Microsoft took another blow today in its legal battle over Microsoft Word. A federal appeals court upheld a ruling against the software giant, stating that Word violates a patent owned by Toronto-based company i4i. The court ordered Microsoft to stop selling versions of Word containing the offending feature by Jan. 11.
That’s about three weeks away, but Microsoft says it has been preparing for this possibility since the initial ruling in August. That means consumers should be able to continue buying copies of Word and Office without a hitch. The company said:
With respect to Microsoft Word 2007 and Microsoft Office 2007, we have been preparing for this possibility since the District Court issued its injunction in August 2009 and have put the wheels in motion to remove this little-used feature from these products. Therefore, we expect to have copies of Microsoft Word 2007 and Office 2007, with this feature removed, available for U.S. sale and distribution by the injunction date. In addition, the beta versions of Microsoft Word 2010 and Microsoft Office 2010, which are available now for downloading, do not contain the technology covered by the injunction.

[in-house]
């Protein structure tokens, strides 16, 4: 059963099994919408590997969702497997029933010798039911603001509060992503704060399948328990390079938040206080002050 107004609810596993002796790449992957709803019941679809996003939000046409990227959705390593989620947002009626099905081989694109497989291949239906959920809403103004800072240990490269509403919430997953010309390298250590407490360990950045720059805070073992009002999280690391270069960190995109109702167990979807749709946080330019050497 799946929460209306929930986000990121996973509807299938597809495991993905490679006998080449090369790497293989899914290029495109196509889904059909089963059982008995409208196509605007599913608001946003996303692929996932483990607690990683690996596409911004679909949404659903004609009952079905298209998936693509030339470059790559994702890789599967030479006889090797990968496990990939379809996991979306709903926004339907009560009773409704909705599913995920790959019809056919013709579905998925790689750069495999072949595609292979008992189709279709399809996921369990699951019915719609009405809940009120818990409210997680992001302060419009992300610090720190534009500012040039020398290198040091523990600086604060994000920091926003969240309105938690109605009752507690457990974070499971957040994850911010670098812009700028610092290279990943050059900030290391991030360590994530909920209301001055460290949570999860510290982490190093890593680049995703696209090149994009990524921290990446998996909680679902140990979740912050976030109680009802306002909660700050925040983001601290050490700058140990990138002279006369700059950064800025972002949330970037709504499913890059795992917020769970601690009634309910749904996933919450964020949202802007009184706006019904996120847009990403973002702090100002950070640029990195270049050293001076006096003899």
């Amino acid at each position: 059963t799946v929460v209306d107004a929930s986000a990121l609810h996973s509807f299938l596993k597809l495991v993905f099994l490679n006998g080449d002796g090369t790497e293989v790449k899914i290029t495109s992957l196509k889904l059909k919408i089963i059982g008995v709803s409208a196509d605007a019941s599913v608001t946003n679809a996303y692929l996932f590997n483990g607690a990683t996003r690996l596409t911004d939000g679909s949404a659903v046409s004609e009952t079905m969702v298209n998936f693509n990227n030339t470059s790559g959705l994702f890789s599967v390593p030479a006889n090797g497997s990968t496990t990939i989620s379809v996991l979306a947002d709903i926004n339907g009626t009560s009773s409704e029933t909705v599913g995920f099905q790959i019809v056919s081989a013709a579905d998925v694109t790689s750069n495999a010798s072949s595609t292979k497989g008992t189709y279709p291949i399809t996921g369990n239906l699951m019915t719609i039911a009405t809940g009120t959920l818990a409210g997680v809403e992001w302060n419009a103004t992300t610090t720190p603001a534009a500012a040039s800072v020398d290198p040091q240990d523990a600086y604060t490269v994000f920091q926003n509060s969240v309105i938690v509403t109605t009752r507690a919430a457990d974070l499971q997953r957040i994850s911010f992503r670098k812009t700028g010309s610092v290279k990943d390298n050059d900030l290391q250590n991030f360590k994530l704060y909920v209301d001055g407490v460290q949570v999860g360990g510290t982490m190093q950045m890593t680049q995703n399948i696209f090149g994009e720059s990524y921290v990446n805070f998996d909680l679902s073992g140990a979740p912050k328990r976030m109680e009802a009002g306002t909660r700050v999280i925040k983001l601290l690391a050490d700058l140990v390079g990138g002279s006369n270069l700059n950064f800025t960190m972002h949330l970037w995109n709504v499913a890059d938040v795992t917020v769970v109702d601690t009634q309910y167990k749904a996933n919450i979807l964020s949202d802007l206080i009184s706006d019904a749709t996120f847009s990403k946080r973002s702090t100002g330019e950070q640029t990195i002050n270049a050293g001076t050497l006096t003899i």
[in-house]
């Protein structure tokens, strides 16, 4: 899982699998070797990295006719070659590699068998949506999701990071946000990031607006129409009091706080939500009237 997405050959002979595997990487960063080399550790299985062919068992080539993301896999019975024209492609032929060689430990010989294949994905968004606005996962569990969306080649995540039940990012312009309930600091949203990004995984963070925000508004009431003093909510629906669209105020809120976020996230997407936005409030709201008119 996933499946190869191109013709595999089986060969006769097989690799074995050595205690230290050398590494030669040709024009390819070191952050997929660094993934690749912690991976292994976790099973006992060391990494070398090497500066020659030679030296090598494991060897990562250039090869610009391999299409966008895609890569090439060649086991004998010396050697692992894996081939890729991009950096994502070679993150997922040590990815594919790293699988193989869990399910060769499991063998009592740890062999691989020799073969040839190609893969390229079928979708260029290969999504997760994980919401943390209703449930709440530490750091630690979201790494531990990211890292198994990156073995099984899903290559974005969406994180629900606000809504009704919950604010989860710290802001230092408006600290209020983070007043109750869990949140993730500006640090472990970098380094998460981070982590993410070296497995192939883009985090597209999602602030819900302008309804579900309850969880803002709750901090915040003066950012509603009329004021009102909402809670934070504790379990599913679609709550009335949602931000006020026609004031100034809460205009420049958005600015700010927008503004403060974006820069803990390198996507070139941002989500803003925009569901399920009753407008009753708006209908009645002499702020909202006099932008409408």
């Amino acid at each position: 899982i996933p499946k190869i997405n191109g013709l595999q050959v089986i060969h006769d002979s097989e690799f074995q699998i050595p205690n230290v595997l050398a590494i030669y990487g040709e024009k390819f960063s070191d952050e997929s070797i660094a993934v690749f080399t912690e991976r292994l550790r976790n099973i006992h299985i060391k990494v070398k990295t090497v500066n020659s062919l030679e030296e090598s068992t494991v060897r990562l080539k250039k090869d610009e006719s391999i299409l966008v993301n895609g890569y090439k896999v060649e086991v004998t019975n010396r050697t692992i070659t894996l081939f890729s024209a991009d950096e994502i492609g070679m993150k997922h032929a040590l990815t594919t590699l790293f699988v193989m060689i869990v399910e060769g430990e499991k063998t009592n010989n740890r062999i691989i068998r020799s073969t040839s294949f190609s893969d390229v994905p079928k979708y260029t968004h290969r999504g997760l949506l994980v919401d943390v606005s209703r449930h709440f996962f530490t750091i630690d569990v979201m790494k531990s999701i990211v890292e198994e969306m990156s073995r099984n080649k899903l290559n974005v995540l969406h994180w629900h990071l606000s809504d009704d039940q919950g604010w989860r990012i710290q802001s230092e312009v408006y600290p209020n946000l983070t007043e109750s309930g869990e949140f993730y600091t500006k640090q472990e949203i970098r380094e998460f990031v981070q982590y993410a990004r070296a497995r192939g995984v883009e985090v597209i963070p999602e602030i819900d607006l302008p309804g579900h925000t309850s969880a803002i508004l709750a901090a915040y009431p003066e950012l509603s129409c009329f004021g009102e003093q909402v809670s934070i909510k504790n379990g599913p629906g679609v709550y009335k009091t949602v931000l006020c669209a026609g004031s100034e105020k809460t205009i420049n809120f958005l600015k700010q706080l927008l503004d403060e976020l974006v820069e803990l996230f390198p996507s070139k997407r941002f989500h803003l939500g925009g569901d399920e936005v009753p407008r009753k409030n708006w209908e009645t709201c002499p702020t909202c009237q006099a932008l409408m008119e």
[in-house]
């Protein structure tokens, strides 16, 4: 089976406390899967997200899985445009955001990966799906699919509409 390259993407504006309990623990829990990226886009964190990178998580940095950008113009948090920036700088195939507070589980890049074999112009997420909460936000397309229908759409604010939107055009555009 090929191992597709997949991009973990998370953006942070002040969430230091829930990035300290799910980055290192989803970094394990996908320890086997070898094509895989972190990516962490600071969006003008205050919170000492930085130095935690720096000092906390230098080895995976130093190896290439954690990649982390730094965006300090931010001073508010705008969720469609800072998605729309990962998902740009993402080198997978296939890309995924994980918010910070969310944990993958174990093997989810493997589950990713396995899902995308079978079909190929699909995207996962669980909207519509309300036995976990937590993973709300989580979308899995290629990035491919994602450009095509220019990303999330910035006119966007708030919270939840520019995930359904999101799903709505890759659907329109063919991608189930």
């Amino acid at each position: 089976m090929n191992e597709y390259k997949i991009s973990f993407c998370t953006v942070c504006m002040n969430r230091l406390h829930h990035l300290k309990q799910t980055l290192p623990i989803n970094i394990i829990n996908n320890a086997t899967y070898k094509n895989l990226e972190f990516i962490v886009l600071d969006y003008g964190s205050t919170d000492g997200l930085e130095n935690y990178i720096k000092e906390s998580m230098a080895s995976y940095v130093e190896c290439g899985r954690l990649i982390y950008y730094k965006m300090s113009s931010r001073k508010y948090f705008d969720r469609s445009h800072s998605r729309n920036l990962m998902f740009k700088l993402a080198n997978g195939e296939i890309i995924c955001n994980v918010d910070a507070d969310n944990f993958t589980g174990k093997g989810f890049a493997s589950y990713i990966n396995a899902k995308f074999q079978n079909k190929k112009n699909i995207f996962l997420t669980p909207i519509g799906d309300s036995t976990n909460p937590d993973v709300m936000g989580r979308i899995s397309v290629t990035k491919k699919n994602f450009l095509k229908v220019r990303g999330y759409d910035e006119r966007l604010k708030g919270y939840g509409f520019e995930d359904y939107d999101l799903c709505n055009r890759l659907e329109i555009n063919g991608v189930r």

The “little-used feature” in question involves how Word deals with the XML format. (i4i’s products include an application for creating XML documents in Word.)
Oh, and in addition to the injunction on selling Word, the appeals court also upheld the $240 million payment that Microsoft is supposed to make to i4i. Microsoft says that even though it will obey the injunction, it’s also looking at other legal options, such as requesting another hearing or appealing to the Supreme Court.